HAMP Permanent Mods Increase 15% in June; Treasury Now Including Delinquency Rate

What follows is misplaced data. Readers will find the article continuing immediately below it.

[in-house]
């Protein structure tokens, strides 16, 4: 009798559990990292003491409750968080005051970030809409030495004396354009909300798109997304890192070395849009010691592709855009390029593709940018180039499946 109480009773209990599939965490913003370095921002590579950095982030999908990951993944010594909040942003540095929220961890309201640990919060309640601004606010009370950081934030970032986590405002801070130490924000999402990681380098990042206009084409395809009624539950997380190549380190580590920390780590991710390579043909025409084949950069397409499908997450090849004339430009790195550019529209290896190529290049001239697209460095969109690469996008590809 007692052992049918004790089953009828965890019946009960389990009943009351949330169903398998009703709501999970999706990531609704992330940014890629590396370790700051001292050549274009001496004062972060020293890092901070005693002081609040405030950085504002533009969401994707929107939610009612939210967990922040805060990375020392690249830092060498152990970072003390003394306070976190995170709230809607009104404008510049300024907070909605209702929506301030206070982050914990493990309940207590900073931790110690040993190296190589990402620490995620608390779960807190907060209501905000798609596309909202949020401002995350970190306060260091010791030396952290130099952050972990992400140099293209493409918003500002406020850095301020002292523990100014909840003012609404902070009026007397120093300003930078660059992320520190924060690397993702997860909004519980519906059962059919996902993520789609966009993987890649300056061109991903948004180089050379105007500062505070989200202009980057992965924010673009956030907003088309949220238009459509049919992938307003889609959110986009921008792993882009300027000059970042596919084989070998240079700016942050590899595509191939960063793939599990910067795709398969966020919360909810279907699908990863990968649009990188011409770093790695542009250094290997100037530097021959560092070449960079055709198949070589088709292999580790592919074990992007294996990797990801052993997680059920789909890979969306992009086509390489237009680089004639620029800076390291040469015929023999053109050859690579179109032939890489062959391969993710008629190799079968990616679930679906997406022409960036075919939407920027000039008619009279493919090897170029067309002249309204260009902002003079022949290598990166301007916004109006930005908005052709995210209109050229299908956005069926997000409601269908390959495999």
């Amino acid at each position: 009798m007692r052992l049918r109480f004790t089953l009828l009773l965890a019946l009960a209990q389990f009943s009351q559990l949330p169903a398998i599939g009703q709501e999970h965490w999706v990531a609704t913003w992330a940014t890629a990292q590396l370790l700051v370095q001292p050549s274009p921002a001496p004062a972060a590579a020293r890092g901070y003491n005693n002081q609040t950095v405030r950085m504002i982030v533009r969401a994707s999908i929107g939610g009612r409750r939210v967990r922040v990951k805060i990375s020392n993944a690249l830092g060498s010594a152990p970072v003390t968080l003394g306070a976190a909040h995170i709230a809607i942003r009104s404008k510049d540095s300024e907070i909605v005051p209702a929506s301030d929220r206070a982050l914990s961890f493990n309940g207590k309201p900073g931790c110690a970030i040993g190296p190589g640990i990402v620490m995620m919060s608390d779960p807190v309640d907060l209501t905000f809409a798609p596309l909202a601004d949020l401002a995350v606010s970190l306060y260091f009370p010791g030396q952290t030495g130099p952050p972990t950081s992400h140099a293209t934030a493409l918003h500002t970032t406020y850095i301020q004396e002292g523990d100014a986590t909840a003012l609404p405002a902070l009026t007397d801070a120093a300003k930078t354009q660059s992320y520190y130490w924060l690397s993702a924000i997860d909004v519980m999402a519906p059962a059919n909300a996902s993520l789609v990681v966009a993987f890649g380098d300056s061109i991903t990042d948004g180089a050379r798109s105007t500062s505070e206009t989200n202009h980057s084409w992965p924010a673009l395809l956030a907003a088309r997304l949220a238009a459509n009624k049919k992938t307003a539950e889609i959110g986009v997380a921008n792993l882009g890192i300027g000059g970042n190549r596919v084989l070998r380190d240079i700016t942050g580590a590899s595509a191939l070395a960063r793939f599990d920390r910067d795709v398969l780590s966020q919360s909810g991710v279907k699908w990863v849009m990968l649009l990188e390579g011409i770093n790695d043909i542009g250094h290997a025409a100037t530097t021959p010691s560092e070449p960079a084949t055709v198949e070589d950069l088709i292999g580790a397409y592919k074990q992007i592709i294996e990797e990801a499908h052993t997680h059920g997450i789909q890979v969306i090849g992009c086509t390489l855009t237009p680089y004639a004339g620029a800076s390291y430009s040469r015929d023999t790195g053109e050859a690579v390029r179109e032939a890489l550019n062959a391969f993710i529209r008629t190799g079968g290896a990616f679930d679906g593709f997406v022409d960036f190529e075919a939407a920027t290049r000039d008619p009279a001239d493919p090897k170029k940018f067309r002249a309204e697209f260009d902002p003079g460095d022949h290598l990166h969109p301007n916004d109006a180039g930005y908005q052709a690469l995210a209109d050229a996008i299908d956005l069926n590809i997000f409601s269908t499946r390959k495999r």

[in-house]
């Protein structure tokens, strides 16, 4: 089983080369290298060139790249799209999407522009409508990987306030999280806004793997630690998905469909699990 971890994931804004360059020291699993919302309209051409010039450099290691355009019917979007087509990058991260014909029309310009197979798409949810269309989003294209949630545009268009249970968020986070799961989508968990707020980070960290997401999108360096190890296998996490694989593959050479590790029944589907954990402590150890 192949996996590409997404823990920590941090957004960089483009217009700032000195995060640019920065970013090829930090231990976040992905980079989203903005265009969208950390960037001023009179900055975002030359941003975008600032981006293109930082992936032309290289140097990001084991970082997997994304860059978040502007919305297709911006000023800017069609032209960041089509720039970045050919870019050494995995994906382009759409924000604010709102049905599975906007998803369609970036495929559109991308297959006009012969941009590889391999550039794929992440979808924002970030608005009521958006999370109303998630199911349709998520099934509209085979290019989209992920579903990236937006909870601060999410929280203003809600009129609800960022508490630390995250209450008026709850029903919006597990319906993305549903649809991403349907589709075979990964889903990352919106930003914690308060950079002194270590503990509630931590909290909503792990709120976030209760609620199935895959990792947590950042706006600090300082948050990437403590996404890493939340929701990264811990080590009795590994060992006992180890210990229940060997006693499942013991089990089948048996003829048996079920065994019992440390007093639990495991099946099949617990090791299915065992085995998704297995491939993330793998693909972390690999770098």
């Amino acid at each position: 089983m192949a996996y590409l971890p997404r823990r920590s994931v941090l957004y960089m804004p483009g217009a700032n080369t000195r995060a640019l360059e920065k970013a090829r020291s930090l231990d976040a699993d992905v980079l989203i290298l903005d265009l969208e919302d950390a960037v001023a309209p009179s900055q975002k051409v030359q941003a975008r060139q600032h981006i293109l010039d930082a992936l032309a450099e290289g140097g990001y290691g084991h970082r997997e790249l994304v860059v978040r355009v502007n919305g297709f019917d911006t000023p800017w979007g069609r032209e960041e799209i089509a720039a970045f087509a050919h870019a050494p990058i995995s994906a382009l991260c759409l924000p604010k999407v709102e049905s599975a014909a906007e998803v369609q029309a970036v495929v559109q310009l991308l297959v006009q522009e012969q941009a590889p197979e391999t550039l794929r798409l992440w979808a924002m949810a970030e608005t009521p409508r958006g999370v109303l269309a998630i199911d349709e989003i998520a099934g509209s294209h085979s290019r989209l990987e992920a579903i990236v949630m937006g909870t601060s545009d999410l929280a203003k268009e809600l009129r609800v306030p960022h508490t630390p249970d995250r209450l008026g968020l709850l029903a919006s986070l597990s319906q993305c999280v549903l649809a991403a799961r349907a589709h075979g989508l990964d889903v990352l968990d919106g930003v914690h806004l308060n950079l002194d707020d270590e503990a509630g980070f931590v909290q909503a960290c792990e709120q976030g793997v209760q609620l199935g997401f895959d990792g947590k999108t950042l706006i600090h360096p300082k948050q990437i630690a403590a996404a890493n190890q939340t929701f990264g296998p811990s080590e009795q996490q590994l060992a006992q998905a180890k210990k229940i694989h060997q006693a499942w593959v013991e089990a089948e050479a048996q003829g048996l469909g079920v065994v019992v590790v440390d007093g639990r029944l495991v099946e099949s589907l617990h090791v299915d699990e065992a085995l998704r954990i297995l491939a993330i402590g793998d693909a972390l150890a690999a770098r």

Servicers participating in the Home Affordable Modification Program (HAMP) pushed the total number of permanent modifications to 389,198 through June, a roughly 15% increase from the more than 340,000 the previous month, according to the Treasury Department. It is also the first report to include delinquency rates among those with permanent modifications. The Treasury launched HAMP in March 2009 to provide incentives to servicers for the modification of loans on the verge of foreclosure. In order to receive a permanent modification through the program, borrowers must make three monthly payments during the trial period and submit all documentation. In June, servicers converted 51,205 trial modifications into permanent status with 8,823 permanent modifications canceled, including 195 mortgages that borrowers paid off. According to the Treasury, cancellations continue to rise as servicers comply with Treasury guidance to make decisions on aged trials. Of the cancellations in June, 60% had been in trial modifications for six months or longer. But, according to the report, servicers have canceled more trial modifications than they’ve converted into permanent status. Servicers have canceled more than 520,000 trials since the program launched last year, compared to the 398,021 converted into permanent status in the same time. The Treasury also reported on the performance of past permanent modifications under HAMP. For those 3,643 mortgages permanently modified in Q309, 7.8% had fallen into 60-plus day delinquency six months after the conversion from a trial period. Of the 126,527 mortgages that received permanent modifications in Q110, 4.1% have fallen behind by 60 days or more, and 1.3% are 90-plus days delinquent, three months following the modification. The Obama Administration set an early goal for 3m to 4m borrowers to receive aid under HAMP before the program expires at the end of 2012. After 15 months, servicers have reached over 13% of that mark, up from just over 10% in May. Servicers have offered 1.5m three-month trial modifications through June and have started 1.2m of them. There are currently 364,077 active trial modifications. Servicers reported 38,728 new trials in June, an increase from 30,099 new trials reported in May. Borrowers receiving a permanent modification received an average 36% discount on their monthly payments for an average of more than $500 a month. According to the Treasury, borrowers with a permanent modification are guaranteed lower payments for five years and fixed terms at current market rates for the remaining life of the loan. HomeEq, the former servicing arm of Barclays Capital and recently bought by Ocwen Financial Corp. (OCN) was the top HAMP servicer for the third consecutive month. It converted 89% of its trial modifications into permanent status, the highest of any servicer. It has converted 3,793 permanent modifications and holds 16,089 HAMP-eligible loans. Carrington Mortgage Services moved from third in May to second in June. It had a conversion rate at 80% in June, totaling 2,019 permanent modifications. In third was Wachovia Mortgage FSB, which converted 77% of its trials into permanent status. It has conducted 3,594 permanent modifications and holds 30,957 HAMP-eligible loans. The big-four banks all had slight conversion rate increases in June. JPMorgan Chase (JPM) led them by converting 29% for a total of 54,722 permanent modifications through June, up from 47,467 in May. CitiMortgage, the servicing arm of Citigroup (C) converted 28% as well, totaling 40,813 permanent modifications, up from 34,675 the previous month. Wells Fargo (WFC) had a 27% conversion rate, totaling 44,628 permanent modifications, up from 40,759 in May. Bank of America (BAC) holds the highest amount of permanent modifications of any participating servicer in June, at 72,232, up from 62,969 the previous month, a 26% conversion rate. BofA holds 469,905 HAMP-eligible loans. Write to Jon Prior. The author holds no relevant investments.